Known as a support group that takes a different approach to recovery, which is different from many support groups as it does not expect full abstinence but, members are able to continue to drink alcohol in moderation. Moderation Management aims at eliminating problematic drinking and negative behaviors associated with them through the Steps of Change. Those who join are asked to keep a drinking diary at first and then to undergo a 30-day period of complete abstinence from alcohol. When the 30 days have elapsed, individuals are then able to reintroduce alcohol in a responsible manner. MM holds the belief that not drinking at all may not be practical for everyone and holds that drinking in moderation may be acceptable. They provide members with tools for managing problem drinking and how to control it. This group can cinduc both virtual and face-to-face meetings as well.
Secular Organizations for Sobriety (SOS)
This support group is a nonprofit organization, SOS hosts both online and in-person recovery support group meetings for individuals seeking sobriety and those in recovery. Joining this group is free and anonymous with the sole goal being for members to support each other in sustaining sobriety. This support group is autonomous, free, and open to anyone who wishes to achieve and/or maintain abstinence. They're not religious in nature and therefore not attached to any religion or spiritual group. They are also not governed or connected to any outside groups or organizations.
Women for Sobriety (WFS)
WFS is one nonprofit organization focused specifically on the needs of women in recovery, WFS hosts a New Life Program that uses 13 acceptance statements to help women modify self-destructive thoughts and behaviors for a full and healthy life free from alcohol and drugs. Those who join are to spend time each morning and each evening thinking about the 13 acceptance statements and how they apply to their lives. These purpose of these statements is to help women to think more positively about themselves and to help them take ownership of their own lives and recovery. Their meetings do provide peer support and aid in changing negative thoughts to more positive ones, thus helping to make changes for the better. They believe that by providing a better understanding of the one, a person can then have a more full and balanced life. Participants are taught coping skills and stress management through a WFS recovery support group program.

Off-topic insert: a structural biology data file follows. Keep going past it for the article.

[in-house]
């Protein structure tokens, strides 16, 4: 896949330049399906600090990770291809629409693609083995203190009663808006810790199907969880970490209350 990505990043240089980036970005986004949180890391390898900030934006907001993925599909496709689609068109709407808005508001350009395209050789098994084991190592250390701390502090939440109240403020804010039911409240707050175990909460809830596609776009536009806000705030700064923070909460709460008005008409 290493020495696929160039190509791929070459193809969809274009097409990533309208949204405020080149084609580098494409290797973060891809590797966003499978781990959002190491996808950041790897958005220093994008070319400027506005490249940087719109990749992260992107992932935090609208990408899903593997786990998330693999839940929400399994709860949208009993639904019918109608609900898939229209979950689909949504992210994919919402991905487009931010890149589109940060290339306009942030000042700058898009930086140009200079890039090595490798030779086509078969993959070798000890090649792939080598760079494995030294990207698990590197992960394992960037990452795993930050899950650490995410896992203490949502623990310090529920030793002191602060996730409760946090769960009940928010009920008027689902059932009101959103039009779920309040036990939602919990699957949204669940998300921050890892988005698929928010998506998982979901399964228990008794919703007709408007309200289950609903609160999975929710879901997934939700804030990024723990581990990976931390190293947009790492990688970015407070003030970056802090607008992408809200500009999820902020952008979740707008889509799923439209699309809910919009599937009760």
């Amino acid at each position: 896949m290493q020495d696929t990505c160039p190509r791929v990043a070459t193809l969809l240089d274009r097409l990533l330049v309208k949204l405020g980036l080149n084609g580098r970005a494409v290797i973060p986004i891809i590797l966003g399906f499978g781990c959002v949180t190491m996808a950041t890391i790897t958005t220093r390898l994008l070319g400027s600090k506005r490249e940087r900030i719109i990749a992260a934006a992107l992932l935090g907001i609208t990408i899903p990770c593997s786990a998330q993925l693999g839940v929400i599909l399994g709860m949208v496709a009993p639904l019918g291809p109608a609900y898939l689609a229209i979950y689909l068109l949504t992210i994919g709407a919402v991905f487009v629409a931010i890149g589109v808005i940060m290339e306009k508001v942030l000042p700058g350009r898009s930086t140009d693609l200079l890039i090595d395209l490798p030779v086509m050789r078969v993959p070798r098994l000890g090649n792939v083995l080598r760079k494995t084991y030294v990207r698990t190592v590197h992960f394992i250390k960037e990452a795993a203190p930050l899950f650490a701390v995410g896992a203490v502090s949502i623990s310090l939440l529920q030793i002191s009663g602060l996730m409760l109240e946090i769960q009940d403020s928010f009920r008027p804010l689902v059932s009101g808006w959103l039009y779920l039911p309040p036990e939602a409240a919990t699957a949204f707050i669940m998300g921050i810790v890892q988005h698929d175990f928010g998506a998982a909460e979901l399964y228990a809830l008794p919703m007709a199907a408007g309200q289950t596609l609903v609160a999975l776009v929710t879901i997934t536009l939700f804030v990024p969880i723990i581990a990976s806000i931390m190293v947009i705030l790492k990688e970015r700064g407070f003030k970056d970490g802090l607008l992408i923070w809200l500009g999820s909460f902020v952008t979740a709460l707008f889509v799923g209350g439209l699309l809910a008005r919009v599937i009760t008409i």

Al-Anon, is not really for alcoholics, but is a support group for family members of alcoholics. The effects of alcoholism usually results in emotionally destructive behavior, and spouses and children often endure the bulk of these outbursts. Although there may be no abuse, it can be extremely difficult to watch a loved one spiral out of control. This group tries to offer a supportive environment to discuss and share feelings about this painful disease. Alcoholic support groups and programs can be highly beneficial in sustaining sobriety and helping to minimize relapse. Research data shows that actively participating in AA makes a person twice as likely to remain abstinent. Because there are a lot of support groups out there, people can choose one that fits them best. Getting membership to these groups can provide a sense of belonging to help dispel the isolation that addiction can often instill. Belonging to a sober community is important in recovery, and it can be very helpful to surround oneself with others who share similar experiences and goals for the future. At the end of the day, recovery support groups provide a nonjudgmental environment for fellowship and healing.